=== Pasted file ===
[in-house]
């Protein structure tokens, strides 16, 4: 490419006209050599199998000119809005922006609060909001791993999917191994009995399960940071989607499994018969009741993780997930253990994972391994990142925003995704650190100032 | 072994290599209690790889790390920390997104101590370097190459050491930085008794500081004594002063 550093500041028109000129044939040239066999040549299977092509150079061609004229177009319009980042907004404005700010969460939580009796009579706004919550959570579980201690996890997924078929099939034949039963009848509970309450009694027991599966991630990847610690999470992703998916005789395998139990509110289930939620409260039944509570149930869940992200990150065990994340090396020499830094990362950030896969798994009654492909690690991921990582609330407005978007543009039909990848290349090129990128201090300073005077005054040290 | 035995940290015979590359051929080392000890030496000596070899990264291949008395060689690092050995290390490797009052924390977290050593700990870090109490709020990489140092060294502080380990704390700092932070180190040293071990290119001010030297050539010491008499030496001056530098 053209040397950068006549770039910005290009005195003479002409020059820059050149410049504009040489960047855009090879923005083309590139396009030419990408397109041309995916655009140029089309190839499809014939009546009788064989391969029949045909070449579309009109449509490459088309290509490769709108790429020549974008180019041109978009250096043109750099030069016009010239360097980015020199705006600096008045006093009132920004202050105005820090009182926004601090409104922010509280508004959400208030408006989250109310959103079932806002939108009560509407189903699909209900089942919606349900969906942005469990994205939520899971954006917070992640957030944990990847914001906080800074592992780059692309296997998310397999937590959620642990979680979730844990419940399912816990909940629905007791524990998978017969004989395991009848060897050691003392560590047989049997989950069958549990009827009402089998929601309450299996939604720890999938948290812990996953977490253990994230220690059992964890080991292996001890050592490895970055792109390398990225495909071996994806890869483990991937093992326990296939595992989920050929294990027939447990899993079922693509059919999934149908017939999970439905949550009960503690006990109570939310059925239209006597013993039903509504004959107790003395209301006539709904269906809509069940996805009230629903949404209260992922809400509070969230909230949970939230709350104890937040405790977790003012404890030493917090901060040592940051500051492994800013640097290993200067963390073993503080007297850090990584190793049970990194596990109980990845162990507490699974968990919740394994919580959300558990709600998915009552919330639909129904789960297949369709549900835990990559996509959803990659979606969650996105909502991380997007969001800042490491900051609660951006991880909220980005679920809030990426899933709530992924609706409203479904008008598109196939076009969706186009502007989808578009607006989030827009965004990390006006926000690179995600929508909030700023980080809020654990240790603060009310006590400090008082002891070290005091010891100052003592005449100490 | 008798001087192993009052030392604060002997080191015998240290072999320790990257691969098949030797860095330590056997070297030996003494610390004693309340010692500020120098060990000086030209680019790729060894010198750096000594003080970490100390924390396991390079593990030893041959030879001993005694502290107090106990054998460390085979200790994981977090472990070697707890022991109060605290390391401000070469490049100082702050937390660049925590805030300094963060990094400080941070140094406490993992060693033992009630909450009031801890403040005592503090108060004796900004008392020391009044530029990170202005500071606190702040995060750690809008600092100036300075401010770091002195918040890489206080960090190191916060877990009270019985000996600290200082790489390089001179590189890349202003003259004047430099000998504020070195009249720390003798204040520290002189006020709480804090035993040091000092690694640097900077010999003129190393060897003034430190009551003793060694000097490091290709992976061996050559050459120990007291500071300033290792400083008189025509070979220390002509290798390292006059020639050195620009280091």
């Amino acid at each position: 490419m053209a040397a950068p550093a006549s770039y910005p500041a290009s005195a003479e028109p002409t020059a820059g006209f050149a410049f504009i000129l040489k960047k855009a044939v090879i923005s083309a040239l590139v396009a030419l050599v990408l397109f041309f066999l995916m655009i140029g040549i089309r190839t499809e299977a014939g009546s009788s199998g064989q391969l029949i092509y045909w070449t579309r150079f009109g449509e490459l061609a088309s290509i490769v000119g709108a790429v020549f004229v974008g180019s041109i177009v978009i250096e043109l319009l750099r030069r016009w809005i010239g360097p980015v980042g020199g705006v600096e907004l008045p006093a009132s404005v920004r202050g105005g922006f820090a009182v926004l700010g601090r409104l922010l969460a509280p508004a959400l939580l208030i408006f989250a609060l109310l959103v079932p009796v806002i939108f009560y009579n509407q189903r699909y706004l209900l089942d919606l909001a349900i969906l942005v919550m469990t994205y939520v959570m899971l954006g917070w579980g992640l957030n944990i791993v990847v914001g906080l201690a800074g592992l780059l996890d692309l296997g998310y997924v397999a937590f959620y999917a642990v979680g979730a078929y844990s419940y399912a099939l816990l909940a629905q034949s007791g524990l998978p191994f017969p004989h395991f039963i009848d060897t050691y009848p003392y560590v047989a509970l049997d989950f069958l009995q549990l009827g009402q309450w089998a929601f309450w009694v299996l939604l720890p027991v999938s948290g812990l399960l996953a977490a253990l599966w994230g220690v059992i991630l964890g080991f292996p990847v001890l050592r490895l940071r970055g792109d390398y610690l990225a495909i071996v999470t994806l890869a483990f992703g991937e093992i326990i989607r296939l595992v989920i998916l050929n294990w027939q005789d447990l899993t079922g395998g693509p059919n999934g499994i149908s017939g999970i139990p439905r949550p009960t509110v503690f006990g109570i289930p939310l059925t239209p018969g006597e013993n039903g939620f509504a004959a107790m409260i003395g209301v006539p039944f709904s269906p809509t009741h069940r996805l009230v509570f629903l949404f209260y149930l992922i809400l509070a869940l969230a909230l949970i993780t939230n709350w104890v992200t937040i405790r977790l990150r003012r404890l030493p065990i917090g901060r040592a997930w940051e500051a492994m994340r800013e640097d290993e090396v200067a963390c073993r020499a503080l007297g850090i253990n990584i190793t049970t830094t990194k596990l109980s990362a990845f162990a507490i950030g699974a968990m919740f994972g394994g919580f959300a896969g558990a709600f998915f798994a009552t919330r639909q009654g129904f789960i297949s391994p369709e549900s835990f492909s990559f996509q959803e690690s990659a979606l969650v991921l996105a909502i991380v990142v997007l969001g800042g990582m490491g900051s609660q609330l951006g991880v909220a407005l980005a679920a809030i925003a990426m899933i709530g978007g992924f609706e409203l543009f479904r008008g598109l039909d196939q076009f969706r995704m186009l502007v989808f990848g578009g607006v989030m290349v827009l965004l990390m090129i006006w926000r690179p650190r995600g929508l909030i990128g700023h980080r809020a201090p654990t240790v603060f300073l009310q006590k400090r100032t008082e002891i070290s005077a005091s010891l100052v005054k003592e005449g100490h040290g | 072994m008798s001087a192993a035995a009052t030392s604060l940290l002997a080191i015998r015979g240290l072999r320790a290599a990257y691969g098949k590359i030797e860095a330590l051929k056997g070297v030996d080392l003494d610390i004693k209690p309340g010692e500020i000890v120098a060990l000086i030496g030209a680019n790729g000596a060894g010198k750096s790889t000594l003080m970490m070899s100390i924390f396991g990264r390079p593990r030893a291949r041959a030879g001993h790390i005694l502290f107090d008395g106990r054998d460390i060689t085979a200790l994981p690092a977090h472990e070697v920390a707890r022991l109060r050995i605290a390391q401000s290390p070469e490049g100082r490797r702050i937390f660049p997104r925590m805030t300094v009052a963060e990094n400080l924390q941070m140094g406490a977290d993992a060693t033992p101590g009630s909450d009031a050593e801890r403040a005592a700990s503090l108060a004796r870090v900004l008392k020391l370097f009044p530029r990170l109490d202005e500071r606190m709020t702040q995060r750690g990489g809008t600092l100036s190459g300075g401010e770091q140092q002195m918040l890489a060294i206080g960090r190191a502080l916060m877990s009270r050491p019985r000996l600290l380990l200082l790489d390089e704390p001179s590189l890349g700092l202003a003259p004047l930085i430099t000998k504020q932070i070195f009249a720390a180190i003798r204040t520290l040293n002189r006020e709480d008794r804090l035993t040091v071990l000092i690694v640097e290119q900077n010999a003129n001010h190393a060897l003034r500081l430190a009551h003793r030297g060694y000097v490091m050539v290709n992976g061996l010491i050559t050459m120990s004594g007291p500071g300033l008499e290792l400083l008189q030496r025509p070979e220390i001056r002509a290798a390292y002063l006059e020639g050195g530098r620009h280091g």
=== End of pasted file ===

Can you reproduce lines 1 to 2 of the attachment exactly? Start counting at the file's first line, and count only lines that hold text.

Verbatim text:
[in-house]
């Protein structure tokens, strides 16, 4: 490419006209050599199998000119809005922006609060909001791993999917191994009995399960940071989607499994018969009741993780997930253990994972391994990142925003995704650190100032 | 072994290599209690790889790390920390997104101590370097190459050491930085008794500081004594002063 550093500041028109000129044939040239066999040549299977092509150079061609004229177009319009980042907004404005700010969460939580009796009579706004919550959570579980201690996890997924078929099939034949039963009848509970309450009694027991599966991630990847610690999470992703998916005789395998139990509110289930939620409260039944509570149930869940992200990150065990994340090396020499830094990362950030896969798994009654492909690690991921990582609330407005978007543009039909990848290349090129990128201090300073005077005054040290 | 035995940290015979590359051929080392000890030496000596070899990264291949008395060689690092050995290390490797009052924390977290050593700990870090109490709020990489140092060294502080380990704390700092932070180190040293071990290119001010030297050539010491008499030496001056530098 053209040397950068006549770039910005290009005195003479002409020059820059050149410049504009040489960047855009090879923005083309590139396009030419990408397109041309995916655009140029089309190839499809014939009546009788064989391969029949045909070449579309009109449509490459088309290509490769709108790429020549974008180019041109978009250096043109750099030069016009010239360097980015020199705006600096008045006093009132920004202050105005820090009182926004601090409104922010509280508004959400208030408006989250109310959103079932806002939108009560509407189903699909209900089942919606349900969906942005469990994205939520899971954006917070992640957030944990990847914001906080800074592992780059692309296997998310397999937590959620642990979680979730844990419940399912816990909940629905007791524990998978017969004989395991009848060897050691003392560590047989049997989950069958549990009827009402089998929601309450299996939604720890999938948290812990996953977490253990994230220690059992964890080991292996001890050592490895970055792109390398990225495909071996994806890869483990991937093992326990296939595992989920050929294990027939447990899993079922693509059919999934149908017939999970439905949550009960503690006990109570939310059925239209006597013993039903509504004959107790003395209301006539709904269906809509069940996805009230629903949404209260992922809400509070969230909230949970939230709350104890937040405790977790003012404890030493917090901060040592940051500051492994800013640097290993200067963390073993503080007297850090990584190793049970990194596990109980990845162990507490699974968990919740394994919580959300558990709600998915009552919330639909129904789960297949369709549900835990990559996509959803990659979606969650996105909502991380997007969001800042490491900051609660951006991880909220980005679920809030990426899933709530992924609706409203479904008008598109196939076009969706186009502007989808578009607006989030827009965004990390006006926000690179995600929508909030700023980080809020654990240790603060009310006590400090008082002891070290005091010891100052003592005449100490 | 008798001087192993009052030392604060002997080191015998240290072999320790990257691969098949030797860095330590056997070297030996003494610390004693309340010692500020120098060990000086030209680019790729060894010198750096000594003080970490100390924390396991390079593990030893041959030879001993005694502290107090106990054998460390085979200790994981977090472990070697707890022991109060605290390391401000070469490049100082702050937390660049925590805030300094963060990094400080941070140094406490993992060693033992009630909450009031801890403040005592503090108060004796900004008392020391009044530029990170202005500071606190702040995060750690809008600092100036300075401010770091002195918040890489206080960090190191916060877990009270019985000996600290200082790489390089001179590189890349202003003259004047430099000998504020070195009249720390003798204040520290002189006020709480804090035993040091000092690694640097900077010999003129190393060897003034430190009551003793060694000097490091290709992976061996050559050459120990007291500071300033290792400083008189025509070979220390002509290798390292006059020639050195620009280091």